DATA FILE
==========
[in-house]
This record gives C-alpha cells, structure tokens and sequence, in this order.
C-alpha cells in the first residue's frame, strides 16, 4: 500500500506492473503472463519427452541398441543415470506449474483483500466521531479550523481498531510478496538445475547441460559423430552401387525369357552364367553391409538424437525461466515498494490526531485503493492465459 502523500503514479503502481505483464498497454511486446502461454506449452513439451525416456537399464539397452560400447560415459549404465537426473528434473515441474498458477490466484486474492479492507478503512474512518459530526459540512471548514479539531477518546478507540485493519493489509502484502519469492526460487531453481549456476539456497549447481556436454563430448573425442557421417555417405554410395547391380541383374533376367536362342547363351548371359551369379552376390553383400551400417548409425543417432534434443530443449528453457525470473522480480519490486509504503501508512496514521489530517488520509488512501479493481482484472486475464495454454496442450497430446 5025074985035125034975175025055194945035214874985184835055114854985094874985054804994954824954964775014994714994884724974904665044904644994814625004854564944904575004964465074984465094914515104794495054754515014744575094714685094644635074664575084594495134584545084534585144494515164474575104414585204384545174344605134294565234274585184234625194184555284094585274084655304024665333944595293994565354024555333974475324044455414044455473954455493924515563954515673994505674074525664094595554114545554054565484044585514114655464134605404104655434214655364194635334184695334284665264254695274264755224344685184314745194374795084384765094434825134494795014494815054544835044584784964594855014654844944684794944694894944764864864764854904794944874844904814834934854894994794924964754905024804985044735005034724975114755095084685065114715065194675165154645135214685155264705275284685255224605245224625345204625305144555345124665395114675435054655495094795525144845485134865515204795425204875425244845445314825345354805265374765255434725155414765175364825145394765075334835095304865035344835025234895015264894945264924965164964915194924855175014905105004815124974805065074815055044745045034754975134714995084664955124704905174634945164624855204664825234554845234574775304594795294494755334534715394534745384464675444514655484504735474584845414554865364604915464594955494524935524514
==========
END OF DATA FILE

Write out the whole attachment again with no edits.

[in-house]
This record gives C-alpha cells, structure tokens and sequence, in this order.
C-alpha cells in the first residue's frame, strides 16, 4: 500500500506492473503472463519427452541398441543415470506449474483483500466521531479550523481498531510478496538445475547441460559423430552401387525369357552364367553391409538424437525461466515498494490526531485503493492465459 502523500503514479503502481505483464498497454511486446502461454506449452513439451525416456537399464539397452560400447560415459549404465537426473528434473515441474498458477490466484486474492479492507478503512474512518459530526459540512471548514479539531477518546478507540485493519493489509502484502519469492526460487531453481549456476539456497549447481556436454563430448573425442557421417555417405554410395547391380541383374533376367536362342547363351548371359551369379552376390553383400551400417548409425543417432534434443530443449528453457525470473522480480519490486509504503501508512496514521489530517488520509488512501479493481482484472486475464495454454496442450497430446 5025074985035125034975175025055194945035214874985184835055114854985094874985054804994954824954964775014994714994884724974904665044904644994814625004854564944904575004964465074984465094914515104794495054754515014744575094714685094644635074664575084594495134584545084534585144494515164474575104414585204384545174344605134294565234274585184234625194184555284094585274084655304024665333944595293994565354024555333974475324044455414044455473954455493924515563954515673994505674074525664094595554114545554054565484044585514114655464134605404104655434214655364194635334184695334284665264254695274264755224344685184314745194374795084384765094434825134494795014494815054544835044584784964594855014654844944684794944694894944764864864764854904794944874844904814834934854894994794924964754905024804985044735005034724975114755095084685065114715065194675165154645135214685155264705275284685255224605245224625345204625305144555345124665395114675435054655495094795525144845485134865515204795425204875425244845445314825345354805265374765255434725155414765175364825145394765075334835095304865035344835025234895015264894945264924965164964915194924855175014905105004815124974805065074815055044745045034754975134714995084664955124704905174634945164624855204664825234554845234574775304594795294494755334534715394534745384464675444514655484504735474584845414554865364604915464594955494524935524514